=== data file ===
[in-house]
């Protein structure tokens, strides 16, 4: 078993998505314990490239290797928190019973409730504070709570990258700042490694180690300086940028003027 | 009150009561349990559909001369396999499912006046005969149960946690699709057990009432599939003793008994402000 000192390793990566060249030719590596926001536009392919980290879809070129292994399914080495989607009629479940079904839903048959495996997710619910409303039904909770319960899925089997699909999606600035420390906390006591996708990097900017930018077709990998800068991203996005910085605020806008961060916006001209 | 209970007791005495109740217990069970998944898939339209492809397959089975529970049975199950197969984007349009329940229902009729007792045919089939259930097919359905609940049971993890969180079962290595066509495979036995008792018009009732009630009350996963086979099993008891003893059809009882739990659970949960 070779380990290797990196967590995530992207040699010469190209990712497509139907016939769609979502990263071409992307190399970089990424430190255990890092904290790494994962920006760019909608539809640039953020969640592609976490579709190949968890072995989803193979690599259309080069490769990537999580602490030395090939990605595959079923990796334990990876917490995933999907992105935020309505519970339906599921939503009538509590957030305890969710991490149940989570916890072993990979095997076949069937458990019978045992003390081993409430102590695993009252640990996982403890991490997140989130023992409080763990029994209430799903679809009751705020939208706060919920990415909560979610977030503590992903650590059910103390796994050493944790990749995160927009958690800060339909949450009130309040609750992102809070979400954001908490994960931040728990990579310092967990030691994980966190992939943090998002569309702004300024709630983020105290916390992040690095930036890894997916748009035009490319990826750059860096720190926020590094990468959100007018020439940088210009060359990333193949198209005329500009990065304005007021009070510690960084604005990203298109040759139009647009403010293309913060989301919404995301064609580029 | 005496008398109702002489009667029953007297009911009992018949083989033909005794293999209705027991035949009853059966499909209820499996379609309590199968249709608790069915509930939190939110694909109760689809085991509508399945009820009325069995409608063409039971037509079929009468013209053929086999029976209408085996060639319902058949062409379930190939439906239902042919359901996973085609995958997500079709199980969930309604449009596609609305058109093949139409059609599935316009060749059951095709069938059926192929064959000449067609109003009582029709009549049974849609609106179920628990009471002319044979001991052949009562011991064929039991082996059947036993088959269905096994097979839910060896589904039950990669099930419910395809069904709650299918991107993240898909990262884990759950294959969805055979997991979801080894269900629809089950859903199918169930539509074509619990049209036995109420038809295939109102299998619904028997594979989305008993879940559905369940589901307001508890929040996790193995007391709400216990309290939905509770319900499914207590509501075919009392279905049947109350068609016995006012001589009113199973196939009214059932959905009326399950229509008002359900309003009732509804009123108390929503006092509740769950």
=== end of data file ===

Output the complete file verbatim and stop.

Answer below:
[in-house]
């Protein structure tokens, strides 16, 4: 078993998505314990490239290797928190019973409730504070709570990258700042490694180690300086940028003027 | 009150009561349990559909001369396999499912006046005969149960946690699709057990009432599939003793008994402000 000192390793990566060249030719590596926001536009392919980290879809070129292994399914080495989607009629479940079904839903048959495996997710619910409303039904909770319960899925089997699909999606600035420390906390006591996708990097900017930018077709990998800068991203996005910085605020806008961060916006001209 | 209970007791005495109740217990069970998944898939339209492809397959089975529970049975199950197969984007349009329940229902009729007792045919089939259930097919359905609940049971993890969180079962290595066509495979036995008792018009009732009630009350996963086979099993008891003893059809009882739990659970949960 070779380990290797990196967590995530992207040699010469190209990712497509139907016939769609979502990263071409992307190399970089990424430190255990890092904290790494994962920006760019909608539809640039953020969640592609976490579709190949968890072995989803193979690599259309080069490769990537999580602490030395090939990605595959079923990796334990990876917490995933999907992105935020309505519970339906599921939503009538509590957030305890969710991490149940989570916890072993990979095997076949069937458990019978045992003390081993409430102590695993009252640990996982403890991490997140989130023992409080763990029994209430799903679809009751705020939208706060919920990415909560979610977030503590992903650590059910103390796994050493944790990749995160927009958690800060339909949450009130309040609750992102809070979400954001908490994960931040728990990579310092967990030691994980966190992939943090998002569309702004300024709630983020105290916390992040690095930036890894997916748009035009490319990826750059860096720190926020590094990468959100007018020439940088210009060359990333193949198209005329500009990065304005007021009070510690960084604005990203298109040759139009647009403010293309913060989301919404995301064609580029 | 005496008398109702002489009667029953007297009911009992018949083989033909005794293999209705027991035949009853059966499909209820499996379609309590199968249709608790069915509930939190939110694909109760689809085991509508399945009820009325069995409608063409039971037509079929009468013209053929086999029976209408085996060639319902058949062409379930190939439906239902042919359901996973085609995958997500079709199980969930309604449009596609609305058109093949139409059609599935316009060749059951095709069938059926192929064959000449067609109003009582029709009549049974849609609106179920628990009471002319044979001991052949009562011991064929039991082996059947036993088959269905096994097979839910060896589904039950990669099930419910395809069904709650299918991107993240898909990262884990759950294959969805055979997991979801080894269900629809089950859903199918169930539509074509619990049209036995109420038809295939109102299998619904028997594979989305008993879940559905369940589901307001508890929040996790193995007391709400216990309290939905509770319900499914207590509501075919009392279905049947109350068609016995006012001589009113199973196939009214059932959905009326399950229509008002359900309003009732509804009123108390929503006092509740769950």